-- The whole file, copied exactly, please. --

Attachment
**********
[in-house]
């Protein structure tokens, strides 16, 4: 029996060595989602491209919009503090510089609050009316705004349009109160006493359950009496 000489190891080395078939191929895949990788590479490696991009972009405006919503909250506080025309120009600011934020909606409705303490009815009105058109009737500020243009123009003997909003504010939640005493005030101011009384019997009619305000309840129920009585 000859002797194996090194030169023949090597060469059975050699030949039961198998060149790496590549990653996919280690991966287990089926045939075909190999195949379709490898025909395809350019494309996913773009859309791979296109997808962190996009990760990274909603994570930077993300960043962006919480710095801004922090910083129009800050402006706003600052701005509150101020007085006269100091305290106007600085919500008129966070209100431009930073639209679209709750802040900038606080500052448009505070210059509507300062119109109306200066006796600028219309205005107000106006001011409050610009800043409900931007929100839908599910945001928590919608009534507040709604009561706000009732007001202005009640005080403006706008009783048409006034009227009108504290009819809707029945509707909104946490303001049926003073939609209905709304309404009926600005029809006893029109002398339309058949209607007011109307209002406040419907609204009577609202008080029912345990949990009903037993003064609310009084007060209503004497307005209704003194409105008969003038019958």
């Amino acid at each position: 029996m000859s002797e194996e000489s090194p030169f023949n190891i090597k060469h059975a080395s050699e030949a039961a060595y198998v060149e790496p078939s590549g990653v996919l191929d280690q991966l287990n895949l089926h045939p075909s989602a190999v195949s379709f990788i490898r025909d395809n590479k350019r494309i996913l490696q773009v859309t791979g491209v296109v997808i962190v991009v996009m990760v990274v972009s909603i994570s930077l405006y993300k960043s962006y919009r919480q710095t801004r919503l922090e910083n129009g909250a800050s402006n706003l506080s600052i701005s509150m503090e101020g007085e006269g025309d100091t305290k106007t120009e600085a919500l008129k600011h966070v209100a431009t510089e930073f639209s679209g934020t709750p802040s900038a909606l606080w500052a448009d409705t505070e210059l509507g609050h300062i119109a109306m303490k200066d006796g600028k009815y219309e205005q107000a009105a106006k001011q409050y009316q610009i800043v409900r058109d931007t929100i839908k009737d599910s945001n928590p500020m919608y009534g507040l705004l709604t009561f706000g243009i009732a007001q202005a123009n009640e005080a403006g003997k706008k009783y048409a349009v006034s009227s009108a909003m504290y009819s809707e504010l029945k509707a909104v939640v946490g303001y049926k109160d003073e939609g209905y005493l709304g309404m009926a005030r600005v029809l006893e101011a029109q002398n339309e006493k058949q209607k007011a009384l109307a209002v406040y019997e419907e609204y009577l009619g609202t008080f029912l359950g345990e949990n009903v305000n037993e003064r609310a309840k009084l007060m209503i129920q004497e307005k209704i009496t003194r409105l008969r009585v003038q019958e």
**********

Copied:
[in-house]
């Protein structure tokens, strides 16, 4: 029996060595989602491209919009503090510089609050009316705004349009109160006493359950009496 000489190891080395078939191929895949990788590479490696991009972009405006919503909250506080025309120009600011934020909606409705303490009815009105058109009737500020243009123009003997909003504010939640005493005030101011009384019997009619305000309840129920009585 000859002797194996090194030169023949090597060469059975050699030949039961198998060149790496590549990653996919280690991966287990089926045939075909190999195949379709490898025909395809350019494309996913773009859309791979296109997808962190996009990760990274909603994570930077993300960043962006919480710095801004922090910083129009800050402006706003600052701005509150101020007085006269100091305290106007600085919500008129966070209100431009930073639209679209709750802040900038606080500052448009505070210059509507300062119109109306200066006796600028219309205005107000106006001011409050610009800043409900931007929100839908599910945001928590919608009534507040709604009561706000009732007001202005009640005080403006706008009783048409006034009227009108504290009819809707029945509707909104946490303001049926003073939609209905709304309404009926600005029809006893029109002398339309058949209607007011109307209002406040419907609204009577609202008080029912345990949990009903037993003064609310009084007060209503004497307005209704003194409105008969003038019958």
């Amino acid at each position: 029996m000859s002797e194996e000489s090194p030169f023949n190891i090597k060469h059975a080395s050699e030949a039961a060595y198998v060149e790496p078939s590549g990653v996919l191929d280690q991966l287990n895949l089926h045939p075909s989602a190999v195949s379709f990788i490898r025909d395809n590479k350019r494309i996913l490696q773009v859309t791979g491209v296109v997808i962190v991009v996009m990760v990274v972009s909603i994570s930077l405006y993300k960043s962006y919009r919480q710095t801004r919503l922090e910083n129009g909250a800050s402006n706003l506080s600052i701005s509150m503090e101020g007085e006269g025309d100091t305290k106007t120009e600085a919500l008129k600011h966070v209100a431009t510089e930073f639209s679209g934020t709750p802040s900038a909606l606080w500052a448009d409705t505070e210059l509507g609050h300062i119109a109306m303490k200066d006796g600028k009815y219309e205005q107000a009105a106006k001011q409050y009316q610009i800043v409900r058109d931007t929100i839908k009737d599910s945001n928590p500020m919608y009534g507040l705004l709604t009561f706000g243009i009732a007001q202005a123009n009640e005080a403006g003997k706008k009783y048409a349009v006034s009227s009108a909003m504290y009819s809707e504010l029945k509707a909104v939640v946490g303001y049926k109160d003073e939609g209905y005493l709304g309404m009926a005030r600005v029809l006893e101011a029109q002398n339309e006493k058949q209607k007011a009384l109307a209002v406040y019997e419907e609204y009577l009619g609202t008080f029912l359950g345990e949990n009903v305000n037993e003064r609310a309840k009084l007060m209503i129920q004497e307005k209704i009496t003194r409105l008969r009585v003038q019958e």